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August 21, 2020

Five Ways God’s Anger Is Not Like Ours


10 Reasons Why You Should Open Your Bible

The theme of the wrath (or anger) of God toward sin and toward sinners is clearly and widely taught in the Bible. And this truth is so interwoven with the hope of our peace with one another and with God that, if we lose our grasp on the one, we lose our hope of the other.

The anger of God is not like human anger.

When we speak about the wrath of God, remember that it is the wrath of God. Everything that we know about Him—that He is just, that He is love, and that He is good—needs to be poured into our understanding of His wrath.

The words ‘anger’ and ‘wrath’ make us think about our own experience of these things. You may have suffered because of someone who is habitually angry. Human anger can often be unpredictable, petty, and disproportionate. These things are not true of the anger of God. God’s wrath is the just and measured response of His holiness towards evil.

Here are five ways God’s anger is different from ours.

1. God’s wrath is provoked.

Do not forget how you provoked the LORD your God to wrath in the wilderness (Deut. 9:7).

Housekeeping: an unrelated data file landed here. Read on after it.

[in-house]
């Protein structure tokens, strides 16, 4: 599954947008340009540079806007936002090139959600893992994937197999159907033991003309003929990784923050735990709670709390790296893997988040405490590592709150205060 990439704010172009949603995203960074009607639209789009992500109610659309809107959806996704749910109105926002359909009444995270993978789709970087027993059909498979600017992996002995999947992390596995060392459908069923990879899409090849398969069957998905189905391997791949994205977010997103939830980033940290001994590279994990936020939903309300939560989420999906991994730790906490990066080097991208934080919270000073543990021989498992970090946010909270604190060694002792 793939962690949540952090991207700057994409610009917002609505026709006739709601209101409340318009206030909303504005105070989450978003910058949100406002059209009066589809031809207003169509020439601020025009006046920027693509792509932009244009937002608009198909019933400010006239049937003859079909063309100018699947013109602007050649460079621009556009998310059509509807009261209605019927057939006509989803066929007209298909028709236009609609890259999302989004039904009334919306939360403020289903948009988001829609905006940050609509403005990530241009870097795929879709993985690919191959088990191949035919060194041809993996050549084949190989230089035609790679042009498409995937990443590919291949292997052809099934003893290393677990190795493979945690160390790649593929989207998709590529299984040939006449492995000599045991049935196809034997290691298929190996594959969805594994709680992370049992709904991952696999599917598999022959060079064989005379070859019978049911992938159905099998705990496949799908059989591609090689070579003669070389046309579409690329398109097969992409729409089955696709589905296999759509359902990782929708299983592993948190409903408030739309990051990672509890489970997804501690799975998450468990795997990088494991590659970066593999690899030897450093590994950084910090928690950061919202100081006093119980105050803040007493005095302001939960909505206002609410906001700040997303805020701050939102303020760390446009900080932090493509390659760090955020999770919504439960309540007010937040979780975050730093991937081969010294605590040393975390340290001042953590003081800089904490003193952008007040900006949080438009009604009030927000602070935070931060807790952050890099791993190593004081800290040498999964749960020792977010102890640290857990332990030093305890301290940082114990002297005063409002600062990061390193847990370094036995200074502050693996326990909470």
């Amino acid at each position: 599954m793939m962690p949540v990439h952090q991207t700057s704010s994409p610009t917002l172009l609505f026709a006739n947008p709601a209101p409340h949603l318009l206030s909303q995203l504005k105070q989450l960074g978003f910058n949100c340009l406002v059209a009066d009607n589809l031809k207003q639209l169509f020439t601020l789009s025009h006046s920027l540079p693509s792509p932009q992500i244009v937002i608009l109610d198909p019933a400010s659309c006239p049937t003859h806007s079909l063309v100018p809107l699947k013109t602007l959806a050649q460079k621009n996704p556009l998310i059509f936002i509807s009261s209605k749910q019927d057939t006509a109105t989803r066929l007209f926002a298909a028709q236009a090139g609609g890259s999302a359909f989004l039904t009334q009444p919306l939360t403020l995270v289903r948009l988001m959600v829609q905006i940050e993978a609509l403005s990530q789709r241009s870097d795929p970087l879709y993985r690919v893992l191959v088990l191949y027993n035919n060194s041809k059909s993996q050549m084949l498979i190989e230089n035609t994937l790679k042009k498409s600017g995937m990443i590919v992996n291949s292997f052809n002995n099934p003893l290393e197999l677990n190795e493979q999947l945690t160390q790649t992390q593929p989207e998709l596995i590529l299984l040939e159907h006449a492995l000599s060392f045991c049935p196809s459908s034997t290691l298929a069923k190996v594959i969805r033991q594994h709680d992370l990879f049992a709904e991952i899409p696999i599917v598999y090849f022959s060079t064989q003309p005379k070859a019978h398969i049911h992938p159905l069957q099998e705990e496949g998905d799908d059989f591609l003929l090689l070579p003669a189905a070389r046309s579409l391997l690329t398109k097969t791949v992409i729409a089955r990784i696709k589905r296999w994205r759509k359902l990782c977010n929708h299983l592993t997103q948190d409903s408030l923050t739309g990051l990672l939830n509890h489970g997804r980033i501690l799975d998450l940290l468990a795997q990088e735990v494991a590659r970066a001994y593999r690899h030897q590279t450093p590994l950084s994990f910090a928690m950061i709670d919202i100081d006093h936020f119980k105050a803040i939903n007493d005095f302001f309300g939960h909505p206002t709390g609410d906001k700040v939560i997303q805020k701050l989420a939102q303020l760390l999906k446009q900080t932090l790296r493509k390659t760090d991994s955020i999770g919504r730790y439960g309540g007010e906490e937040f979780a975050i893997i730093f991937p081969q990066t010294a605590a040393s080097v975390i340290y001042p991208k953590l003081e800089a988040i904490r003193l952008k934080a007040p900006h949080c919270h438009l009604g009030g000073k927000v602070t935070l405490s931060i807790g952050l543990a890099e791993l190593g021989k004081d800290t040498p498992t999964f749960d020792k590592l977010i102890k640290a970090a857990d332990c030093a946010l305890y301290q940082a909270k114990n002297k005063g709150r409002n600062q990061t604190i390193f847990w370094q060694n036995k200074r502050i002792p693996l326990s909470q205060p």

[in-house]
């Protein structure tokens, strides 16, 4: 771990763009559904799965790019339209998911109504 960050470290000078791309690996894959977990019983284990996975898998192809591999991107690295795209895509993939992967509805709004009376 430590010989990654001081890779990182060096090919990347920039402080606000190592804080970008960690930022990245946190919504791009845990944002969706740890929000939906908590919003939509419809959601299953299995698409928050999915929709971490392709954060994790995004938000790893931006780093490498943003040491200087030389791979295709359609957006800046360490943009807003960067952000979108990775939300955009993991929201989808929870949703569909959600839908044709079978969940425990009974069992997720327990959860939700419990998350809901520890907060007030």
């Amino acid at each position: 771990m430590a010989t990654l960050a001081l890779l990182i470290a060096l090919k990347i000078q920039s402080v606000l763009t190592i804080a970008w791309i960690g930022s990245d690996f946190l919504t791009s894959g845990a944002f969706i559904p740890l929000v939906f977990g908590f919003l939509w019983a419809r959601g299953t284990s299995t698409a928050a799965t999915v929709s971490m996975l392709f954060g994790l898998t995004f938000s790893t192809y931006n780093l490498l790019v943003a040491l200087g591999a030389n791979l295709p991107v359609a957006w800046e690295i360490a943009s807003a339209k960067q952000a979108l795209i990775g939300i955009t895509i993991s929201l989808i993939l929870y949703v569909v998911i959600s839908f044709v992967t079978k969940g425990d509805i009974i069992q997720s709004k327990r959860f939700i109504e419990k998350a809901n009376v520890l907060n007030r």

This kind of language is used repeatedly in the Bible. The anger of God is not something that resides in Him by nature. It is a response to evil. It is provoked.

There is a very important difference between God’s anger and his love. The Bible says, “God is love.” That is His nature. God’s love is not provoked. God does not love us because He sees some wisdom, beauty, or goodness in us. The reason that God loves us lies in His nature, not in ours.

But God’s wrath is different. It is His holy response to the intrusion of evil into His world. If there was no sin in the world, there would be no wrath in God.

It has often been pointed out that the opposite of love is not hate; it is indifference. What hope would we have in a world stalked by terror if God merely looked on with a weak smile or even a disapproving frown? Hope for a world whose history is strewn with violence lies in a God who is relentlessly opposed to all evil, and who has the power, the capacity, and the will to destroy it.

2. God is slow to anger.

The Lord is merciful and gracious, slow to anger and abounding in steadfast love (Ps. 103:8).